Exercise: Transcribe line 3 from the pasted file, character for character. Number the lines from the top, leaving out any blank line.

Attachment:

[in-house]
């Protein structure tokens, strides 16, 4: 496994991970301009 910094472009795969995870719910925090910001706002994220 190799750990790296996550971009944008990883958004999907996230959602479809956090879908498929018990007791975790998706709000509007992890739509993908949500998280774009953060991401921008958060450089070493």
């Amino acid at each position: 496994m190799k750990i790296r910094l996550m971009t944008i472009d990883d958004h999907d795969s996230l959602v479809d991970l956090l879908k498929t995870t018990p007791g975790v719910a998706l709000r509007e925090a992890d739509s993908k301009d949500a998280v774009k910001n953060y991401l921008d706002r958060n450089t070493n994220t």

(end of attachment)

């Amino acid at each position: 496994m190799k750990i790296r910094l996550m971009t944008i472009d990883d958004h999907d795969s996230l959602v479809d991970l956090l879908k498929t995870t018990p007791g975790v719910a998706l709000r509007e925090a992890d739509s993908k301009d949500a998280v774009k910001n953060y991401l921008d706002r958060n450089t070493n994220t």